Environment

Why Can Only Humans Be Murdered? What About Non-Human Animals?

It's time to change the language we use to discuss the killing of other species.

SLAUGHTERHOUSE EMPLOYEE PERFORMING HAIR REMOVAL FROM PORK CARCASS USING A RUBBING KNIFE
Photo Credit: Ammit Jack/Shutterstock

It's well known that the language we use to refer to nonhuman animals can be used to hide or sanitize the often egregious ways in which we use, harm and kill them. Words such as euthanize, dispatch, harvest, and cull are frequently used to refer to instances in which people with different motivations and intentions kill healthy animals. It's about time these polite words are changed to the harsher word, murder, because that's what it really is. However, time again, we are told that only humans can be murdered, because that's the way legal systems view killing other-than-human animals.

Two recent essays in New Scientist magazine in which the word "murder" is used in the title to refer to nonhumans caught my eye and got me to revisit that restricted use of the word. The first, by Veronika Meduna called, in the print edition, "Murder most foul," centers on New Zealand's goal of killing all animals they consider pests by 2050.

The second essay, by Chelsea Whyte, is called "Chimps in gang 'murder' their ex-tyrant." While the print edition uses scare quotes around murder, the online version is titled "Chimps beat up, murder and then cannibalize their former tyrant." Whyte writes, "The murder victim, a West African chimpanzee called Foudouko, had been beaten with rocks and sticks, stomped on and then cannibalized by his own community."

Trophy hunting is trophy murder

A third essay called "'Hunting is not about killing for me': Trophy hunter sees shooting big game as form of conservation" also caught my eye because of my interests in the activity called "trophy hunting." (I've previously argued that trophy hunting as a form of gratuitous violence can, and should, be called "trophy murder.") In the essay, trophy hunter Jacine Jadresko claims, "I have a huge respect for each species that I hunt and each animal that I hunt and they're each very special to me."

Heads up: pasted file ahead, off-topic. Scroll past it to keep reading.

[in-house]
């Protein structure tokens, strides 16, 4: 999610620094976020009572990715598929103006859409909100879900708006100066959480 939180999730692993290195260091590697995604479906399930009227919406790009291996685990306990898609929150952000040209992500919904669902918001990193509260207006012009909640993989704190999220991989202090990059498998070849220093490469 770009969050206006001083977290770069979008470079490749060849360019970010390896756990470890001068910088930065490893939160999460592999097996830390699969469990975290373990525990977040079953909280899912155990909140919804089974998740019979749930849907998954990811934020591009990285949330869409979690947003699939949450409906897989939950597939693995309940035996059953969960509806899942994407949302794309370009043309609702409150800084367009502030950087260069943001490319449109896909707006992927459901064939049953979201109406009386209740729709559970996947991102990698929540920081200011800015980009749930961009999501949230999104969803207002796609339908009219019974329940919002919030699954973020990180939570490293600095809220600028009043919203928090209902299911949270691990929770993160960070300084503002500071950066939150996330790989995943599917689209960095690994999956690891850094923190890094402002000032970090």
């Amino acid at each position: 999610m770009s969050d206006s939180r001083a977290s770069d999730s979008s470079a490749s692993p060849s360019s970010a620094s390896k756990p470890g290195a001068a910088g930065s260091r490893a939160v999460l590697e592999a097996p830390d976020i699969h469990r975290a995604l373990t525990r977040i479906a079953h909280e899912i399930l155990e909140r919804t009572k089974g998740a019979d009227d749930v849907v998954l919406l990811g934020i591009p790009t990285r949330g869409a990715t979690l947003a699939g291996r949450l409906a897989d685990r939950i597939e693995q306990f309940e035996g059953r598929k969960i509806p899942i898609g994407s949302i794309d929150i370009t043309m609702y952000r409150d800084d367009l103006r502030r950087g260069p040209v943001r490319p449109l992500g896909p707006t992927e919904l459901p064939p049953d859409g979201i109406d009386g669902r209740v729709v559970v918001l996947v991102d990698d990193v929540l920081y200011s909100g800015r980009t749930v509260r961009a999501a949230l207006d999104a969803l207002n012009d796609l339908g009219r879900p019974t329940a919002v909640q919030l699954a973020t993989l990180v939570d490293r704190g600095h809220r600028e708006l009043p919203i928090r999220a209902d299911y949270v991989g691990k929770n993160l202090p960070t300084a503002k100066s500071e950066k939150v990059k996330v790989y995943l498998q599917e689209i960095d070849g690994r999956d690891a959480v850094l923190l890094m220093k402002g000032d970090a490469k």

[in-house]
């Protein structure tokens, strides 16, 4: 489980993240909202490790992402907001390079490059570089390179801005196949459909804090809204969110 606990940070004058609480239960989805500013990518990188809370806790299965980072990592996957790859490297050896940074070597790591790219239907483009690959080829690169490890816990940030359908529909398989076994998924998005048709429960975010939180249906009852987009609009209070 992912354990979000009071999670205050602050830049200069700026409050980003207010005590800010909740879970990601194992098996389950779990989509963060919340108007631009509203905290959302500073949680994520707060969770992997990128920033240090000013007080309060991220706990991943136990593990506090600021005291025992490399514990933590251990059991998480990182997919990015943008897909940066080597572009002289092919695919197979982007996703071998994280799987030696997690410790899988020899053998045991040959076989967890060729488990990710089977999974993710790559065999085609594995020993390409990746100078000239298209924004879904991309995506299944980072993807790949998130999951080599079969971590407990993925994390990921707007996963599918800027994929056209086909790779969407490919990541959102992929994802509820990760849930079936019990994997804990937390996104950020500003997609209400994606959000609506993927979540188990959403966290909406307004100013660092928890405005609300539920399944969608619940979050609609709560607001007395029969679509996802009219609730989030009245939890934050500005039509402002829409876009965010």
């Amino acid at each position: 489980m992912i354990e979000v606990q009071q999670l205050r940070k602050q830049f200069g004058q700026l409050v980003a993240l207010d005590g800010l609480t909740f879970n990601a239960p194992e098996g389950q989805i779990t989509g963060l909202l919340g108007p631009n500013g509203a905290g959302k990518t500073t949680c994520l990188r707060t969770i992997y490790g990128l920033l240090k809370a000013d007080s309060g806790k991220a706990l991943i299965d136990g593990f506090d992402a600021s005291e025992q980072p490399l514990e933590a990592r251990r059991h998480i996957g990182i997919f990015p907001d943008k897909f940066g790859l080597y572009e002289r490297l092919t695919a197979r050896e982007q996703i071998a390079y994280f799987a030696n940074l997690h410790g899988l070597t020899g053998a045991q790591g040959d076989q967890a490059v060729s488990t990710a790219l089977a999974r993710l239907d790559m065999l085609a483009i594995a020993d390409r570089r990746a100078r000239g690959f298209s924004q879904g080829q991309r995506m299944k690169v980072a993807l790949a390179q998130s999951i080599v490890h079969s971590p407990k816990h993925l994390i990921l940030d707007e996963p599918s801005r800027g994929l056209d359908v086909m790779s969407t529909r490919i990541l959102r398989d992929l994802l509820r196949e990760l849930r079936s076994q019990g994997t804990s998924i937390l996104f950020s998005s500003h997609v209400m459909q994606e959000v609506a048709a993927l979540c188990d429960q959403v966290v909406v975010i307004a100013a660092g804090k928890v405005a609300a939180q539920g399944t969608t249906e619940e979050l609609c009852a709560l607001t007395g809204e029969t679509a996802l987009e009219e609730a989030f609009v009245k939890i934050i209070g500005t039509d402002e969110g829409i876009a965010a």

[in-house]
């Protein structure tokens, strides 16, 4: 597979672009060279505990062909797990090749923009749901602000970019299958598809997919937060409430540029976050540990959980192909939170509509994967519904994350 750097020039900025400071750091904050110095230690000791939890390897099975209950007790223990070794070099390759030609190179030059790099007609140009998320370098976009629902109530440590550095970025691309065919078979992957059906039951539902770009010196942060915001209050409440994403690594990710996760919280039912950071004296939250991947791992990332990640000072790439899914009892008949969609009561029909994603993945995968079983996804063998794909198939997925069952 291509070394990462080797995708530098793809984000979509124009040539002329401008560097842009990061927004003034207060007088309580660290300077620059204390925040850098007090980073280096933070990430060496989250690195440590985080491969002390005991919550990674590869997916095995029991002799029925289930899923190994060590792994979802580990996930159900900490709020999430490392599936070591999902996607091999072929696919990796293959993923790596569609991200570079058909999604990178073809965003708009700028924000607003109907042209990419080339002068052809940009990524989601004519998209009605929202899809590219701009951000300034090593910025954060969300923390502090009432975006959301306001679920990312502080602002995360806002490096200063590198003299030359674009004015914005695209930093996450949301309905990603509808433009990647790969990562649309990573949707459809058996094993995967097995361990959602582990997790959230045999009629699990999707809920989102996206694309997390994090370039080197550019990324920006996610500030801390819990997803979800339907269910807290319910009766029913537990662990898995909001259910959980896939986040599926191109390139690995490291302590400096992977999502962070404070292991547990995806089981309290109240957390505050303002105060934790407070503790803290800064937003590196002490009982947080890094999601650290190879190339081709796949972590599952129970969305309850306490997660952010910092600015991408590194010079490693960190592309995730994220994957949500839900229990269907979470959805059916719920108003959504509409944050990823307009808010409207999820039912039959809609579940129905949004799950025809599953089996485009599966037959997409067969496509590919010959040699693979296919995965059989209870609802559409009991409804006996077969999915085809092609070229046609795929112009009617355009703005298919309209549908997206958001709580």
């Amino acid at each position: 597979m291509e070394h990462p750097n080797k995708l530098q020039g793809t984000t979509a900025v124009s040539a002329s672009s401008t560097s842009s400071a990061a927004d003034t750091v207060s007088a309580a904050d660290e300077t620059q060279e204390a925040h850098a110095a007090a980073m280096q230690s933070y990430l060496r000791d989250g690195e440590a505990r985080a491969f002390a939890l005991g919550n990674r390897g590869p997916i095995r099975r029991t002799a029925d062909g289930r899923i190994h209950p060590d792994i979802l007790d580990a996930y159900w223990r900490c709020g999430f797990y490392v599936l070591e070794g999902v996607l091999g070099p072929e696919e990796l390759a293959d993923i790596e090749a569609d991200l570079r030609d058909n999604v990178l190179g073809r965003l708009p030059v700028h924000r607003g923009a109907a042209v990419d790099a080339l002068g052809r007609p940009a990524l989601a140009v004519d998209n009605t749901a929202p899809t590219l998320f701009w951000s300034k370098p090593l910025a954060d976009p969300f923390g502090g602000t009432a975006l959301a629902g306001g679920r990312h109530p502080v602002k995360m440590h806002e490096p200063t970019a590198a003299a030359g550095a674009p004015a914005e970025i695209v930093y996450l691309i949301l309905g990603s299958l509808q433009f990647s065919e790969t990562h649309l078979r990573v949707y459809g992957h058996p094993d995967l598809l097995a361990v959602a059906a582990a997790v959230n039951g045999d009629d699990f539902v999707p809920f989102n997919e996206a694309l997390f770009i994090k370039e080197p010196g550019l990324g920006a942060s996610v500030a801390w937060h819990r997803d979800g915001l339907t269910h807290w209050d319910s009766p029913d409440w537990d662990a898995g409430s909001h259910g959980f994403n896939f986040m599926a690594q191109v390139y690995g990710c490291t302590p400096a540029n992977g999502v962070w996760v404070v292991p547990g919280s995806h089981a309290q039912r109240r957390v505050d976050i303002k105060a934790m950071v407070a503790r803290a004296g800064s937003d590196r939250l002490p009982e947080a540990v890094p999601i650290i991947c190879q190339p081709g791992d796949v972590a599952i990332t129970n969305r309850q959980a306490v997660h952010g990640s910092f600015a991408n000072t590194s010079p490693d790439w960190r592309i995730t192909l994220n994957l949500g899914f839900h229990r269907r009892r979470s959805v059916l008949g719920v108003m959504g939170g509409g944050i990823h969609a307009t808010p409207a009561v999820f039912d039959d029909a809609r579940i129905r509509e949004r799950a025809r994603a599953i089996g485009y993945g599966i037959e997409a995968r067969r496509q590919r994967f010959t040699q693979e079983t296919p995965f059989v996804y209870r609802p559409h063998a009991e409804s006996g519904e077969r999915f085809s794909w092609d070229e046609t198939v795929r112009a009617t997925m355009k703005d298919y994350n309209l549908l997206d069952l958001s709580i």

When I read or hear statements like this I always think, I'm glad I'm not "special." Whether or not trophy hunting is valuable in any meaningful way to conservation is a hotly debated topic, beyond the scope of this essay. Regardless, it is a form of premeditated killing and should be called what it is, namely, murder. 

Killing many zoo animals is not euthanasia 

Other examples of healthy nonhumans being killed for a variety of reasons occur in zoos. Many healthy zoo animals are killed when they don't fit into a zoo's breeding program, although they are young and could have been sent to other places to live. Killing zoo animals is often called "euthanasia," or mercy killing, but is actually what I call "zoothanasia," and once again, could rightly be called murder. A recent example centers on Packy, a 54-year-old male elephant who was recently killed at the Oregon Zoo. 

Increasing number of people agree that killing animals should be called murder

If nonhumans can murder one another, why can't humans be accused of murdering nonhumans? I fully understand that legal systems do not recognize that nonhumans can be murdered. Regardless, it's about time the words that are used when humans kill other animals be changed to murder, without scare quotes, because that's what it really is.

People who have been asked the question "Is killing an animal murder?" show increasing support for using the word. On October 18, 2015, 58% of the respondents voted “yes” and 42% voted “no.” Today, the numbers are 69% "yes" and 31% "no." 

I look forward to the time when we read something like, "Murder she or he wrote" when referring to humans killing otherwise healthy animals "in the name of humans." When polite euphemisms such as dispatching, harvesting and culling that sanitize or deflect attention away from the gruesome reality are replaced with harsher or unpleasant words—a move that is increasingly occurring in media and one that is favored by an increasing number of humans—nonhumans surely will benefit. Words of mass distortion need to be phased out once and for all. 

This article was originally published by Psychology Today.

Marc Bekoff’s latest books are Jasper’s Story: Saving Moon Bears (with Jill Robinson), Ignoring Nature No More: The Case for Compassionate Conservation, Why Dogs Hump and Bees Get Depressed: The Fascinating Science of Animal Intelligence, Emotions, Friendship and Conservation, Rewilding Our Hearts: Building Pathways of Compassion and Coexistence, and The Jane Effect: Celebrating Jane Goodall (edited with Dale Peterson). The Animals’ Agenda: Freedom, Compassion, and Coexistence in the Human Age (with Jessica Pierce) will be published in April 2017 and Canine Confidential: An Insider’s Guide to the Best Lives For Dogs and Us will be published in early 2018. His homepage is marcbekoff.com.

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